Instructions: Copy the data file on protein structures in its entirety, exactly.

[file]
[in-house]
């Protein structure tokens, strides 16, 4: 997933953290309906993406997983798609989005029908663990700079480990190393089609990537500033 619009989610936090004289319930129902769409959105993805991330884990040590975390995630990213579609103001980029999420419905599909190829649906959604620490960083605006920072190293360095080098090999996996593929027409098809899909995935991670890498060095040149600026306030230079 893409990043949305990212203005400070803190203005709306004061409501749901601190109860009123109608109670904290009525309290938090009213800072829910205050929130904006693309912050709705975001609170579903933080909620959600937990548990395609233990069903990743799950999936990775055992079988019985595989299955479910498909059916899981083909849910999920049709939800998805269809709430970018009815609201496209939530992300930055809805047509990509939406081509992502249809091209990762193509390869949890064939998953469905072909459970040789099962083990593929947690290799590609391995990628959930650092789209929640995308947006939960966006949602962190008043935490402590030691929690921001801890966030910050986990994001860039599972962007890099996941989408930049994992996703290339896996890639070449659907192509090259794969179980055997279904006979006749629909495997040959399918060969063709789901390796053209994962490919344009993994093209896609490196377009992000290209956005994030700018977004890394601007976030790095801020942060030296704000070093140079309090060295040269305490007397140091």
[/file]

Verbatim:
[in-house]
């Protein structure tokens, strides 16, 4: 997933953290309906993406997983798609989005029908663990700079480990190393089609990537500033 619009989610936090004289319930129902769409959105993805991330884990040590975390995630990213579609103001980029999420419905599909190829649906959604620490960083605006920072190293360095080098090999996996593929027409098809899909995935991670890498060095040149600026306030230079 893409990043949305990212203005400070803190203005709306004061409501749901601190109860009123109608109670904290009525309290938090009213800072829910205050929130904006693309912050709705975001609170579903933080909620959600937990548990395609233990069903990743799950999936990775055992079988019985595989299955479910498909059916899981083909849910999920049709939800998805269809709430970018009815609201496209939530992300930055809805047509990509939406081509992502249809091209990762193509390869949890064939998953469905072909459970040789099962083990593929947690290799590609391995990628959930650092789209929640995308947006939960966006949602962190008043935490402590030691929690921001801890966030910050986990994001860039599972962007890099996941989408930049994992996703290339896996890639070449659907192509090259794969179980055997279904006979006749629909495997040959399918060969063709789901390796053209994962490919344009993994093209896609490196377009992000290209956005994030700018977004890394601007976030790095801020942060030296704000070093140079309090060295040269305490007397140091």